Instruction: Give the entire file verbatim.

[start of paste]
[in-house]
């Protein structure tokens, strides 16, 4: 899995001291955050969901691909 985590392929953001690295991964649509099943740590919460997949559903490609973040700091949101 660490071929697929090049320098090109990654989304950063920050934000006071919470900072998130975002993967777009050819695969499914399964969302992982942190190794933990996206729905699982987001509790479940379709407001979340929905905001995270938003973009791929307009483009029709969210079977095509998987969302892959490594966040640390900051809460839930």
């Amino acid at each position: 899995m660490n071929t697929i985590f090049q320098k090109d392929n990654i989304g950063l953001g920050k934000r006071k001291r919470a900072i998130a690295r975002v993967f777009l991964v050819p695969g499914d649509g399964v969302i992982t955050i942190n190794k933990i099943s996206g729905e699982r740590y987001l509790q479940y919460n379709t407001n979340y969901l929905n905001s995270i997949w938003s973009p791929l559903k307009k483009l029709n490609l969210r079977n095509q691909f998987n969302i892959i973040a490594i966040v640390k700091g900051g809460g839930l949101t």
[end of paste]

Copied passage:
[in-house]
């Protein structure tokens, strides 16, 4: 899995001291955050969901691909 985590392929953001690295991964649509099943740590919460997949559903490609973040700091949101 660490071929697929090049320098090109990654989304950063920050934000006071919470900072998130975002993967777009050819695969499914399964969302992982942190190794933990996206729905699982987001509790479940379709407001979340929905905001995270938003973009791929307009483009029709969210079977095509998987969302892959490594966040640390900051809460839930």
């Amino acid at each position: 899995m660490n071929t697929i985590f090049q320098k090109d392929n990654i989304g950063l953001g920050k934000r006071k001291r919470a900072i998130a690295r975002v993967f777009l991964v050819p695969g499914d649509g399964v969302i992982t955050i942190n190794k933990i099943s996206g729905e699982r740590y987001l509790q479940y919460n379709t407001n979340y969901l929905n905001s995270i997949w938003s973009p791929l559903k307009k483009l029709n490609l969210r079977n095509q691909f998987n969302i892959i973040a490594i966040v640390k700091g900051g809460g839930l949101t």